Reaction to intraocular penetration of bentonite

Peter S. Austin, Donald J. Doughman

Research output: Contribution to journalArticlepeer-review


A 20-year-old dental assistant had a severe case of anterior segment inflammation believed to be caused by bentonite, a component of Prophypaste. The patient's clinical course as well as animal studies, implicated bentonite as the offending agent.

Original languageEnglish (US)
Pages (from-to)724-730
Number of pages7
JournalAmerican journal of ophthalmology
Issue number5
StatePublished - May 1980

Bibliographical note

Funding Information:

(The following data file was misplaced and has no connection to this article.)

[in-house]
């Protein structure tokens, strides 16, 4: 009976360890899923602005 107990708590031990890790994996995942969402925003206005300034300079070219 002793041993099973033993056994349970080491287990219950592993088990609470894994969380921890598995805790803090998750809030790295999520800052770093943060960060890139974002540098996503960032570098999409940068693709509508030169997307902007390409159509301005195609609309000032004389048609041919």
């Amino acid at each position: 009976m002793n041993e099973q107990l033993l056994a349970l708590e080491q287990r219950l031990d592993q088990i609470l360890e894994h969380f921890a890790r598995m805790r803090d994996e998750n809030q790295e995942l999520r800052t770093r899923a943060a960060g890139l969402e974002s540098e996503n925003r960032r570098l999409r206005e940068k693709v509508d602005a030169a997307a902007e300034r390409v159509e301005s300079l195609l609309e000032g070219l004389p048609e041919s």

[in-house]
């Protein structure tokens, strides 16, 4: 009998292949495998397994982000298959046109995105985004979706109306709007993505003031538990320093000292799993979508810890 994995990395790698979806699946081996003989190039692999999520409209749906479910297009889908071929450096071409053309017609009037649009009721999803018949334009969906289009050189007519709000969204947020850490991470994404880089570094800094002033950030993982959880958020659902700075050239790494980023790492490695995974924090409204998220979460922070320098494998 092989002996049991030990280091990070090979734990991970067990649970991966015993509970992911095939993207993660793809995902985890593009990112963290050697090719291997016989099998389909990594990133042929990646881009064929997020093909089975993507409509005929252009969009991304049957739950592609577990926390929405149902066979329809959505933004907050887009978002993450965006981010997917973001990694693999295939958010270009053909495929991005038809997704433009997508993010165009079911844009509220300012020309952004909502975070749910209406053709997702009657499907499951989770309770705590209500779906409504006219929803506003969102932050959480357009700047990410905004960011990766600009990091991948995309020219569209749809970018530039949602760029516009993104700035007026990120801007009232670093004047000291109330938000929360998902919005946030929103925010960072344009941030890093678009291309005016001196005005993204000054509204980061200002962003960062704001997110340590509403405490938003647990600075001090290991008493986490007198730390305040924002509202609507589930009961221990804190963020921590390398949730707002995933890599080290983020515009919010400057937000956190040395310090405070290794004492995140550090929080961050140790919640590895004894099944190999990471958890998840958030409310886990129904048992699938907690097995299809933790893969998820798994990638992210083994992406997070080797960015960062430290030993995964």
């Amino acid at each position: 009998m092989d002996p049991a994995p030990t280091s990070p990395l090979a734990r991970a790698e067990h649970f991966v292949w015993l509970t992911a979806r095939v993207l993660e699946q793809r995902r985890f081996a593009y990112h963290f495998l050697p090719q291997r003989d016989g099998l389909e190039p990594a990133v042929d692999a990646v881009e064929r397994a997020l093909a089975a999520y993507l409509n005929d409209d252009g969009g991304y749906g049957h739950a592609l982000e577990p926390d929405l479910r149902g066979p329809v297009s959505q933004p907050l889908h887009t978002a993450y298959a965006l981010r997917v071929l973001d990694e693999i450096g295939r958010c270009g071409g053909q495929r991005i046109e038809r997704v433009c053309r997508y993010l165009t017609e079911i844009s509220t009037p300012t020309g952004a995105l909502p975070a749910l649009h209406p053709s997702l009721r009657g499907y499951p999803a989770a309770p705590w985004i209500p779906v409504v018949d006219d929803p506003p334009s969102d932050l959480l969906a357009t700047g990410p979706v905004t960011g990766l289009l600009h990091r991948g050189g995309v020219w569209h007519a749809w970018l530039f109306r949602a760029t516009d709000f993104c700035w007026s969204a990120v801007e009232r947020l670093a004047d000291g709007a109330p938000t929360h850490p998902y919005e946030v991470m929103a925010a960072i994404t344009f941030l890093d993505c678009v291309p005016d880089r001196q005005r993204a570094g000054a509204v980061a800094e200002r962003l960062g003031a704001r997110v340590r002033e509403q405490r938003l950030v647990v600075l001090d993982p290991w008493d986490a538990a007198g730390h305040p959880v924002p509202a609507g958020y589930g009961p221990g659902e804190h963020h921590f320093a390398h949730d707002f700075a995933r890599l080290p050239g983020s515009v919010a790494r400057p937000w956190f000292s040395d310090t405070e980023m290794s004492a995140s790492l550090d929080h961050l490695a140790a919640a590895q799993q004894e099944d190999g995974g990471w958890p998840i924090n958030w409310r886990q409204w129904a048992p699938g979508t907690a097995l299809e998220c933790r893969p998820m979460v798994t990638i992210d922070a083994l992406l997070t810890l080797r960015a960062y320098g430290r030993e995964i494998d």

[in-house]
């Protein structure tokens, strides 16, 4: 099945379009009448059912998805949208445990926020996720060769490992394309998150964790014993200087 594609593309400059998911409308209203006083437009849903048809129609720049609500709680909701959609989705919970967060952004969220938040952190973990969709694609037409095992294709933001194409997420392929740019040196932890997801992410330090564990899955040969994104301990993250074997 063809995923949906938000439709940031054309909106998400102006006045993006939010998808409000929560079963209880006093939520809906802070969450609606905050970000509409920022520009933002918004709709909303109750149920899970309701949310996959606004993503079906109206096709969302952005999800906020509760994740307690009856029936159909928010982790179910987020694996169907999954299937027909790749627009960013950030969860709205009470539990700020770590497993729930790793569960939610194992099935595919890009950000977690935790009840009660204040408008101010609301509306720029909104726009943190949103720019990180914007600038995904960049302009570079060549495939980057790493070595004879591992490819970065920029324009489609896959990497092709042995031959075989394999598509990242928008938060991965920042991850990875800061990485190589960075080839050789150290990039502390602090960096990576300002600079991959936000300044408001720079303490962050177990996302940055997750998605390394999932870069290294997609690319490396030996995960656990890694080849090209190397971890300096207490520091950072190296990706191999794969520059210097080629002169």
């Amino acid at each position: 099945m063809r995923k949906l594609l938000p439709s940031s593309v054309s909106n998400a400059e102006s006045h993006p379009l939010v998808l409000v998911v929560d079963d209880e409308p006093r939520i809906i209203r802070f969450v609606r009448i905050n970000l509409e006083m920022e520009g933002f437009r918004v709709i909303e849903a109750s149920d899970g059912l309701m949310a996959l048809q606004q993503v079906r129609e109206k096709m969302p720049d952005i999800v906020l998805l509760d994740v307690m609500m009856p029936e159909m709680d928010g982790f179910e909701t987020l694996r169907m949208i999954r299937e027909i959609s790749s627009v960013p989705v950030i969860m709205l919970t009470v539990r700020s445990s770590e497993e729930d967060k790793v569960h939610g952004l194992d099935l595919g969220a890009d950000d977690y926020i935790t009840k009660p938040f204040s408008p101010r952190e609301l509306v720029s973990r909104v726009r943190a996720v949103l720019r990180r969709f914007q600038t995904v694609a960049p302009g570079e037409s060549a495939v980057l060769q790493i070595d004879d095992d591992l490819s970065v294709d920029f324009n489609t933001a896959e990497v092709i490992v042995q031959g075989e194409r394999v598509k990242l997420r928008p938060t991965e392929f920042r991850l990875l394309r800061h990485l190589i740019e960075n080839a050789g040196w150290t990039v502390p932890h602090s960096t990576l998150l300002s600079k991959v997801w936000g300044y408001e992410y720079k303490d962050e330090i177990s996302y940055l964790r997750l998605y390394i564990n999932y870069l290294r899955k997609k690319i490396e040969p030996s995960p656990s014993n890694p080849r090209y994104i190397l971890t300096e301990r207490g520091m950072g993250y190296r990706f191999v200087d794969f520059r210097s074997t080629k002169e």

A 20-year-old dental assistant noted a foreign body sensation in her right eye while using a slow-speed drill to polish a patient's teeth with Prophypaste, She was not wearing spectacles. She immediately noticed decreased vision and photophobia and consulted her ophthalmologist who removed several opaque deposits superficially embedded in her right cornea within two hours after the injury. There was no evidence of corneal perforation or iritis. There was a residual superficial corneal infiltrate noted paracentrally, and her visual acuity was reduced to 6/21 ('1fJ170). During the next few days, an anterior uveitis developed and was treated with topically administered 1% prednisolone acetate and 1% atropine. The iritis became so severe that on two occasions parenteral adrenocorticotrophin was given. Three weeks after the injury the eye had slowly improved; the medications were gradually tapered and the patient returned to work. Two days after the cessation of topically administered ~~icosteroids (one month after the foreign body injury) a severe anterior uveitis recurred and she was referred to us. Visual acuity in the right eye was hand ~?tions at 1 foot. The conjunctiva was moderately injected, The cornea was edematous with a superfl-~ial, peripheral ~glike stromal infiltrate and a deep inferior stromal infiltrate (Fig. 1). A superficial opacity was noted at the site of the original injury. A From the Department of Ophthalmology, University of Minnesota, Minneapolis, Minnesota. This study was supported in part by Research to Prevent Blindness, Inc., and the Minnesota Lions Club (Dr. Doughman).


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